AMHERST, Mass. (AP) — The chaos at the University of Massachusetts over the weekend during a pre-St. Patrick’s Day celebration brought new attention to an old problem affecting colleges across the country: How to deal with alcohol-fueled revelers during the March festivities.
Celebrations near the UMass campus in Amherst spiraled out of control Saturday as police dealt with thousands of drunken and unruly people during the annual “Blarney Blowout.” More than 70 were arrested and four officers suffered minor injuries.
Like other colleges and towns, UMass and Amherst officials took action to try to prevent problems. The university warned students last week that there would be an increased police presence Saturday, and Amherst police prepared for large-scale disturbances based on past problems. Six people were arrested in Amherst last year.
At Penn State, the school paid licensed liquor establishments to stay closed this month during the unofficial drinking holiday known as State Patty’s Day for the second year in a row. State College, Pa., Police Chief Tom King said the strategy, along with a fraternity ban on parties, helped lead to a 75 percent decrease in arrests and citations this year compared to 2011 — the fake holiday’s heyday.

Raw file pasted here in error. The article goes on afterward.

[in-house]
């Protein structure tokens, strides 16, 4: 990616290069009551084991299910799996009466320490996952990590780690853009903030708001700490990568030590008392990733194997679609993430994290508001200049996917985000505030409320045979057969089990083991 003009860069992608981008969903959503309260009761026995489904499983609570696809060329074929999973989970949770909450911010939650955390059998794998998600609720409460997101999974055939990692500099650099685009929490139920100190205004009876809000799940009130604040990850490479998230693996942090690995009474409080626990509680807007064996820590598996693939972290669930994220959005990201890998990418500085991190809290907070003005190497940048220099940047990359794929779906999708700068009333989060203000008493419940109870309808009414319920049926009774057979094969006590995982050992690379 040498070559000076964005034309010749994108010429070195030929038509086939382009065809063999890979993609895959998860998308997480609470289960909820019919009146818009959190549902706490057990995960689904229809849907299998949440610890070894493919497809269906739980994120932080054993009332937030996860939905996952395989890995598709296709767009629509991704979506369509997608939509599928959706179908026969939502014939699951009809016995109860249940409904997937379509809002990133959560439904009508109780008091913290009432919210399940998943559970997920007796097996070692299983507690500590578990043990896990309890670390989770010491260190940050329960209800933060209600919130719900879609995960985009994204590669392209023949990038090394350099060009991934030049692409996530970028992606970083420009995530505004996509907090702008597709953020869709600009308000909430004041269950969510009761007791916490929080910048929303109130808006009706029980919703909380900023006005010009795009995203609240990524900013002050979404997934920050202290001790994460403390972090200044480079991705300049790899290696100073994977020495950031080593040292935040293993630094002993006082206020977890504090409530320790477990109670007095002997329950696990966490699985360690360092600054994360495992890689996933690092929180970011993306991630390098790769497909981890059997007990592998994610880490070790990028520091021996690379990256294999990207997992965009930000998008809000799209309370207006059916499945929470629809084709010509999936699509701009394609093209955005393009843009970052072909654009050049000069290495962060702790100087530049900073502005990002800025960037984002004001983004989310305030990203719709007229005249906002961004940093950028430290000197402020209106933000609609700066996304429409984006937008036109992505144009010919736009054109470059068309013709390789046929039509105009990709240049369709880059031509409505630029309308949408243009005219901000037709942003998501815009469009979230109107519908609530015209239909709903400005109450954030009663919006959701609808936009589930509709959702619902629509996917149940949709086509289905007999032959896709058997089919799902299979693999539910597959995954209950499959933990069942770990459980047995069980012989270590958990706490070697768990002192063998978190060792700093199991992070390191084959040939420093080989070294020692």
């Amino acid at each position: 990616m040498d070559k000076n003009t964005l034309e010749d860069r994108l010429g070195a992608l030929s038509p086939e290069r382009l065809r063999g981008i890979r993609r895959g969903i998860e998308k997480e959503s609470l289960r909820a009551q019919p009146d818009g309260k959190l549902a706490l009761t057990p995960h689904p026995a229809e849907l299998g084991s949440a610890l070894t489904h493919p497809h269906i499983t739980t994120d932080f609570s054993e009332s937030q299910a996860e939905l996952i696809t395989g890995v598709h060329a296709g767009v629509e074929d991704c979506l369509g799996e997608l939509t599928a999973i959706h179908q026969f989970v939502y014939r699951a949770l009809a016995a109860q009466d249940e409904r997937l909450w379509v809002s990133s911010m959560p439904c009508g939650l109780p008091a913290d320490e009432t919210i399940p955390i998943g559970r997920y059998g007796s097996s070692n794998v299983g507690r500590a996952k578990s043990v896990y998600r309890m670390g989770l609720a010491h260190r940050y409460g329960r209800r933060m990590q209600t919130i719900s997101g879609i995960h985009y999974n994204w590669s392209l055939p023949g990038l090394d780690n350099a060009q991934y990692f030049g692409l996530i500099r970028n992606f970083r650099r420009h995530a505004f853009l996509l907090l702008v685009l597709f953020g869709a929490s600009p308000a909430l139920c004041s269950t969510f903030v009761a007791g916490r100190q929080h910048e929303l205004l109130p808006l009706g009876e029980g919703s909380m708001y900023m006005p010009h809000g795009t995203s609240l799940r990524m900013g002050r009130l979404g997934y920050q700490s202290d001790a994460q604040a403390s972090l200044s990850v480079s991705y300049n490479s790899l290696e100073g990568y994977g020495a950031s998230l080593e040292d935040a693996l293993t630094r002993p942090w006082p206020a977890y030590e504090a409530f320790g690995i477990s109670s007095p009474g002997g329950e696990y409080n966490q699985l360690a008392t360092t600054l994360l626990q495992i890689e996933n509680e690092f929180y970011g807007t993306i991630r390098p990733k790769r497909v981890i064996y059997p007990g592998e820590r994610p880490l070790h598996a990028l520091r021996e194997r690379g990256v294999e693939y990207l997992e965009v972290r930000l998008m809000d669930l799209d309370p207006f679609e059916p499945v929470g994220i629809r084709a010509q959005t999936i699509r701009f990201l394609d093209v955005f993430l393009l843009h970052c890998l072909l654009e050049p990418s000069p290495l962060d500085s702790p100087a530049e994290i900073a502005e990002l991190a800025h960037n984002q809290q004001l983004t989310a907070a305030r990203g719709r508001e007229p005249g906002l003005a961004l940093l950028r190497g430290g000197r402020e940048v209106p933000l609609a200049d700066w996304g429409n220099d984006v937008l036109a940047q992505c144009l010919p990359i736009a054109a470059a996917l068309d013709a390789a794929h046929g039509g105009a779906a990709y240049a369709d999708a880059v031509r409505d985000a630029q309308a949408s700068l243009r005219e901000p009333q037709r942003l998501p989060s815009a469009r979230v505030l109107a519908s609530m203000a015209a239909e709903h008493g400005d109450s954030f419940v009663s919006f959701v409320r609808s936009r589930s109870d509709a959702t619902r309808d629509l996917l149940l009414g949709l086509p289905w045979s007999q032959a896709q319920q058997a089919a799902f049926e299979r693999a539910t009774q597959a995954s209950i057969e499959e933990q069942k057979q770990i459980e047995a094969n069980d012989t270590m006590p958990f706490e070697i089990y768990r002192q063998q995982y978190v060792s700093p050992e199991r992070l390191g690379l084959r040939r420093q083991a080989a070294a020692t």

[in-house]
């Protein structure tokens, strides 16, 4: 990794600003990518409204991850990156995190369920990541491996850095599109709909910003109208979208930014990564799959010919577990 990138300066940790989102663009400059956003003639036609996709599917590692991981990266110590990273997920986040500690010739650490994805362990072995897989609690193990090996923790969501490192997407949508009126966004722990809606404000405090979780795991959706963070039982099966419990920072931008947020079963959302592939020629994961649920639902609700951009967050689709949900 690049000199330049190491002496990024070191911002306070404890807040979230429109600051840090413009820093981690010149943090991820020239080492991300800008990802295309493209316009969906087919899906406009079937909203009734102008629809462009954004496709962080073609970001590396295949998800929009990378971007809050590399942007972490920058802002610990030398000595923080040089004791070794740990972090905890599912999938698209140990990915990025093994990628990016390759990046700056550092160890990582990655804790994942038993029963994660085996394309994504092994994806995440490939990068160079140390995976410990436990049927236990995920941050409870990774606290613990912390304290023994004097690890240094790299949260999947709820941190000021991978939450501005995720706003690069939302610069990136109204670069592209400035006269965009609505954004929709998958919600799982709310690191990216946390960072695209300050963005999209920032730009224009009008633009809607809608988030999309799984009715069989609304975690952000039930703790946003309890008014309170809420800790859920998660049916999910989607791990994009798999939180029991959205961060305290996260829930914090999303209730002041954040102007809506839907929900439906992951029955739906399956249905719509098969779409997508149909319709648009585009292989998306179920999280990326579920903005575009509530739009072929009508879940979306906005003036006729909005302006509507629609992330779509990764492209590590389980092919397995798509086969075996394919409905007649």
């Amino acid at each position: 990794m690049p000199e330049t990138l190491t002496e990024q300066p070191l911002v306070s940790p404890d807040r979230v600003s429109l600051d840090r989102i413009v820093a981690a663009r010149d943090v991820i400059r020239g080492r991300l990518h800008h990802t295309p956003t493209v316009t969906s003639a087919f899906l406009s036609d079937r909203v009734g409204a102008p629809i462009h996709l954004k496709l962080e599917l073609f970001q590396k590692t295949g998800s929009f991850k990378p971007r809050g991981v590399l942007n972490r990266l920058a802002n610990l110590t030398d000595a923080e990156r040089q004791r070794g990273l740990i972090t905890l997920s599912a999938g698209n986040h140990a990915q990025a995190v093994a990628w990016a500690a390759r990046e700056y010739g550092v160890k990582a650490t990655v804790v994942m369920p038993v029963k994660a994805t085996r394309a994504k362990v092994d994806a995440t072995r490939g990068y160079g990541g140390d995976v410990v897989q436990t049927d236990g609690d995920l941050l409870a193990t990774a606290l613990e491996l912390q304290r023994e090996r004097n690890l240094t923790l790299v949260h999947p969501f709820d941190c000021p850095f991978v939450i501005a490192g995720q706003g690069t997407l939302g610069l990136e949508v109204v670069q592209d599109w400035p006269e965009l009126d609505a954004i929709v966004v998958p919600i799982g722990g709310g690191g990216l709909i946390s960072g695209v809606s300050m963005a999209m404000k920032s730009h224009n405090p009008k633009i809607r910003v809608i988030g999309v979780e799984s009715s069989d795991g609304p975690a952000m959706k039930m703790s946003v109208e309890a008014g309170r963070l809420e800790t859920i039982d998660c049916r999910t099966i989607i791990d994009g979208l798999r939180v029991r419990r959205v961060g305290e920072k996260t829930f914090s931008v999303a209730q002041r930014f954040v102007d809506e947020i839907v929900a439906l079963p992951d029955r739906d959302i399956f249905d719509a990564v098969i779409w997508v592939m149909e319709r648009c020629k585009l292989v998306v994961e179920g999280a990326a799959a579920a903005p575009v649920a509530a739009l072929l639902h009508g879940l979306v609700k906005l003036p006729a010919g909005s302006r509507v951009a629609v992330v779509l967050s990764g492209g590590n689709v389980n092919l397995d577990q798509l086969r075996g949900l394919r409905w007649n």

In Champaign, Ill., University of Illinois and local officials have been dealing with the so-called “Unofficial St. Patrick’s Day” for years.
The News-Gazette newspaper reported there were dozens of arrests and nearly 260 tickets issued for city ordinance violations in Champaign on Saturday, but no major injuries. Students were told of the dangers of binge drinking and the consequences of being arrested during pre-celebration educational campaigns.
In Amherst, this year’s celebrations became unruly in several areas around town despite efforts by UMass officials and local police.
Amherst police Capt. Jennifer Gundersen told The Republican newspaper of Springfield that the daylong partying was “extremely disturbing and unsafe.”